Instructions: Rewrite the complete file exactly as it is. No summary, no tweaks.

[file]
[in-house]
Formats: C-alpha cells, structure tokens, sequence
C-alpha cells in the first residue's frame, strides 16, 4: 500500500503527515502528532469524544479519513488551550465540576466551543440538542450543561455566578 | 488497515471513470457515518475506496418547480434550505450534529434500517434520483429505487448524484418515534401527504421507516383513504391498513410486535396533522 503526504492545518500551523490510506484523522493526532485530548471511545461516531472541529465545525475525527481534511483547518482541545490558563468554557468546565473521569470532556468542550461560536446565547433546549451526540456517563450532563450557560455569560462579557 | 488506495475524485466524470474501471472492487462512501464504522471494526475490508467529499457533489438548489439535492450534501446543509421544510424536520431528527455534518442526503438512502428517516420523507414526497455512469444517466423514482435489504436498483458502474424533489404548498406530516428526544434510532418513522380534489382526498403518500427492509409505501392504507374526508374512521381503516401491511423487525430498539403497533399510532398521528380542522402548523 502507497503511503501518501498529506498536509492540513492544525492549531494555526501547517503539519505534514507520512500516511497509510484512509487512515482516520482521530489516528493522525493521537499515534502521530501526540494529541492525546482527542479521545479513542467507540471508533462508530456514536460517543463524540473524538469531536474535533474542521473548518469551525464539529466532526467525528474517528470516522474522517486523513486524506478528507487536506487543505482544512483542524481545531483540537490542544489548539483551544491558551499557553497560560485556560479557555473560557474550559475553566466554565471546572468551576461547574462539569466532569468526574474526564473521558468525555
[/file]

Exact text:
[in-house]
Formats: C-alpha cells, structure tokens, sequence
C-alpha cells in the first residue's frame, strides 16, 4: 500500500503527515502528532469524544479519513488551550465540576466551543440538542450543561455566578 | 488497515471513470457515518475506496418547480434550505450534529434500517434520483429505487448524484418515534401527504421507516383513504391498513410486535396533522 503526504492545518500551523490510506484523522493526532485530548471511545461516531472541529465545525475525527481534511483547518482541545490558563468554557468546565473521569470532556468542550461560536446565547433546549451526540456517563450532563450557560455569560462579557 | 488506495475524485466524470474501471472492487462512501464504522471494526475490508467529499457533489438548489439535492450534501446543509421544510424536520431528527455534518442526503438512502428517516420523507414526497455512469444517466423514482435489504436498483458502474424533489404548498406530516428526544434510532418513522380534489382526498403518500427492509409505501392504507374526508374512521381503516401491511423487525430498539403497533399510532398521528380542522402548523 502507497503511503501518501498529506498536509492540513492544525492549531494555526501547517503539519505534514507520512500516511497509510484512509487512515482516520482521530489516528493522525493521537499515534502521530501526540494529541492525546482527542479521545479513542467507540471508533462508530456514536460517543463524540473524538469531536474535533474542521473548518469551525464539529466532526467525528474517528470516522474522517486523513486524506478528507487536506487543505482544512483542524481545531483540537490542544489548539483551544491558551499557553497560560485556560479557555473560557474550559475553566466554565471546572468551576461547574462539569466532569468526574474526564473521558468525555